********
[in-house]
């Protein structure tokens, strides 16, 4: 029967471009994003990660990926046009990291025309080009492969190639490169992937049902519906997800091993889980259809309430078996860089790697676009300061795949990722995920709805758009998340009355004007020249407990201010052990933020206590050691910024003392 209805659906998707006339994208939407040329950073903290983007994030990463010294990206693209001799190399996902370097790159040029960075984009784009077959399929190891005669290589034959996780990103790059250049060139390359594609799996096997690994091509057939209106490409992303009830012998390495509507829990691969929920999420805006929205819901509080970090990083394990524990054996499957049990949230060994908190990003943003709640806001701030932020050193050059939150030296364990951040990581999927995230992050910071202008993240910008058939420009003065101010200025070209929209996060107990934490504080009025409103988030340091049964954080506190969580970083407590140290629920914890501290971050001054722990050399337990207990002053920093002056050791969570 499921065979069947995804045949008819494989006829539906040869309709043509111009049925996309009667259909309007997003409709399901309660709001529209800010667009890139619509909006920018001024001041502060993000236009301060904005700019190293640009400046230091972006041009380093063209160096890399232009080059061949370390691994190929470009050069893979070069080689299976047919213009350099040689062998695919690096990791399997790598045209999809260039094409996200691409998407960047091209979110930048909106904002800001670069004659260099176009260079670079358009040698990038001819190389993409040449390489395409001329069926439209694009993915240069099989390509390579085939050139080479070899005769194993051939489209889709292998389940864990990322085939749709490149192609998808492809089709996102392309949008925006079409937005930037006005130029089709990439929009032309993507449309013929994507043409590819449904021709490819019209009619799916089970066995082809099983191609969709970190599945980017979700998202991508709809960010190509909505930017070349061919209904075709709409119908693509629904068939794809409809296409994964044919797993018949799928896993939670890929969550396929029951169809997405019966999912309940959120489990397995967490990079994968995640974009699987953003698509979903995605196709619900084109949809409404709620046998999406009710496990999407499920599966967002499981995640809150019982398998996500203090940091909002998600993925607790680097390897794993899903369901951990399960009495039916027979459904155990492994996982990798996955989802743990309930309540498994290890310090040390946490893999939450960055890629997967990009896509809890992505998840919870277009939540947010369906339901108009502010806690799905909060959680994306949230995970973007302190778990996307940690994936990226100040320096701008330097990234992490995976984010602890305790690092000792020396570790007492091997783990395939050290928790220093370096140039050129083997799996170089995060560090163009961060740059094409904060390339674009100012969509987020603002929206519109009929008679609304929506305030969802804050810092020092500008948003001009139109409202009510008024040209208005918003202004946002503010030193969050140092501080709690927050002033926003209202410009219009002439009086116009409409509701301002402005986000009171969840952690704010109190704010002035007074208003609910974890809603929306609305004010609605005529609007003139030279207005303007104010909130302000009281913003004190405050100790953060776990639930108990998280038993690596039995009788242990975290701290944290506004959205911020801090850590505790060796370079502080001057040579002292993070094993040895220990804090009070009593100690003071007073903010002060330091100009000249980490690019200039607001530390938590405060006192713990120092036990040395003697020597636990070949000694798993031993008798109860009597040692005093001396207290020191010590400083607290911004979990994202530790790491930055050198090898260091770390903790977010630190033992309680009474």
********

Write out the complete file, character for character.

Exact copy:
[in-house]
């Protein structure tokens, strides 16, 4: 029967471009994003990660990926046009990291025309080009492969190639490169992937049902519906997800091993889980259809309430078996860089790697676009300061795949990722995920709805758009998340009355004007020249407990201010052990933020206590050691910024003392 209805659906998707006339994208939407040329950073903290983007994030990463010294990206693209001799190399996902370097790159040029960075984009784009077959399929190891005669290589034959996780990103790059250049060139390359594609799996096997690994091509057939209106490409992303009830012998390495509507829990691969929920999420805006929205819901509080970090990083394990524990054996499957049990949230060994908190990003943003709640806001701030932020050193050059939150030296364990951040990581999927995230992050910071202008993240910008058939420009003065101010200025070209929209996060107990934490504080009025409103988030340091049964954080506190969580970083407590140290629920914890501290971050001054722990050399337990207990002053920093002056050791969570 499921065979069947995804045949008819494989006829539906040869309709043509111009049925996309009667259909309007997003409709399901309660709001529209800010667009890139619509909006920018001024001041502060993000236009301060904005700019190293640009400046230091972006041009380093063209160096890399232009080059061949370390691994190929470009050069893979070069080689299976047919213009350099040689062998695919690096990791399997790598045209999809260039094409996200691409998407960047091209979110930048909106904002800001670069004659260099176009260079670079358009040698990038001819190389993409040449390489395409001329069926439209694009993915240069099989390509390579085939050139080479070899005769194993051939489209889709292998389940864990990322085939749709490149192609998808492809089709996102392309949008925006079409937005930037006005130029089709990439929009032309993507449309013929994507043409590819449904021709490819019209009619799916089970066995082809099983191609969709970190599945980017979700998202991508709809960010190509909505930017070349061919209904075709709409119908693509629904068939794809409809296409994964044919797993018949799928896993939670890929969550396929029951169809997405019966999912309940959120489990397995967490990079994968995640974009699987953003698509979903995605196709619900084109949809409404709620046998999406009710496990999407499920599966967002499981995640809150019982398998996500203090940091909002998600993925607790680097390897794993899903369901951990399960009495039916027979459904155990492994996982990798996955989802743990309930309540498994290890310090040390946490893999939450960055890629997967990009896509809890992505998840919870277009939540947010369906339901108009502010806690799905909060959680994306949230995970973007302190778990996307940690994936990226100040320096701008330097990234992490995976984010602890305790690092000792020396570790007492091997783990395939050290928790220093370096140039050129083997799996170089995060560090163009961060740059094409904060390339674009100012969509987020603002929206519109009929008679609304929506305030969802804050810092020092500008948003001009139109409202009510008024040209208005918003202004946002503010030193969050140092501080709690927050002033926003209202410009219009002439009086116009409409509701301002402005986000009171969840952690704010109190704010002035007074208003609910974890809603929306609305004010609605005529609007003139030279207005303007104010909130302000009281913003004190405050100790953060776990639930108990998280038993690596039995009788242990975290701290944290506004959205911020801090850590505790060796370079502080001057040579002292993070094993040895220990804090009070009593100690003071007073903010002060330091100009000249980490690019200039607001530390938590405060006192713990120092036990040395003697020597636990070949000694798993031993008798109860009597040692005093001396207290020191010590400083607290911004979990994202530790790491930055050198090898260091770390903790977010630190033992309680009474």